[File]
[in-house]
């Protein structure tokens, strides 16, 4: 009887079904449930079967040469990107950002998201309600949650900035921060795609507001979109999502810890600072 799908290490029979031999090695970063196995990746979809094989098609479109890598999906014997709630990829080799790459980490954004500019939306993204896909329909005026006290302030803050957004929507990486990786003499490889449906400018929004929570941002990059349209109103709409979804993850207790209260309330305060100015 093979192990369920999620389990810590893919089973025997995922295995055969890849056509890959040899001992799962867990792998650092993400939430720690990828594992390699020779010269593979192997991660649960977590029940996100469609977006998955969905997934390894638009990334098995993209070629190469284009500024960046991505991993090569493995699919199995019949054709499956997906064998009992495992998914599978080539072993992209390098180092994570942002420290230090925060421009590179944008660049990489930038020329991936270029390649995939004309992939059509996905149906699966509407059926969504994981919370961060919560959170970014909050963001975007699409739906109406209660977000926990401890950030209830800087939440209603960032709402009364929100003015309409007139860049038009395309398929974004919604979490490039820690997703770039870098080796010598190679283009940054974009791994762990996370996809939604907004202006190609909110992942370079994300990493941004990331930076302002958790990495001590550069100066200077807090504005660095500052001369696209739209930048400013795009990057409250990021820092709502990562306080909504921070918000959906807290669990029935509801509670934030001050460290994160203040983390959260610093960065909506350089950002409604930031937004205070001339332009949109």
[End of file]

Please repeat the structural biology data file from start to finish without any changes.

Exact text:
[in-house]
């Protein structure tokens, strides 16, 4: 009887079904449930079967040469990107950002998201309600949650900035921060795609507001979109999502810890600072 799908290490029979031999090695970063196995990746979809094989098609479109890598999906014997709630990829080799790459980490954004500019939306993204896909329909005026006290302030803050957004929507990486990786003499490889449906400018929004929570941002990059349209109103709409979804993850207790209260309330305060100015 093979192990369920999620389990810590893919089973025997995922295995055969890849056509890959040899001992799962867990792998650092993400939430720690990828594992390699020779010269593979192997991660649960977590029940996100469609977006998955969905997934390894638009990334098995993209070629190469284009500024960046991505991993090569493995699919199995019949054709499956997906064998009992495992998914599978080539072993992209390098180092994570942002420290230090925060421009590179944008660049990489930038020329991936270029390649995939004309992939059509996905149906699966509407059926969504994981919370961060919560959170970014909050963001975007699409739906109406209660977000926990401890950030209830800087939440209603960032709402009364929100003015309409007139860049038009395309398929974004919604979490490039820690997703770039870098080796010598190679283009940054974009791994762990996370996809939604907004202006190609909110992942370079994300990493941004990331930076302002958790990495001590550069100066200077807090504005660095500052001369696209739209930048400013795009990057409250990021820092709502990562306080909504921070918000959906807290669990029935509801509670934030001050460290994160203040983390959260610093960065909506350089950002409604930031937004205070001339332009949109």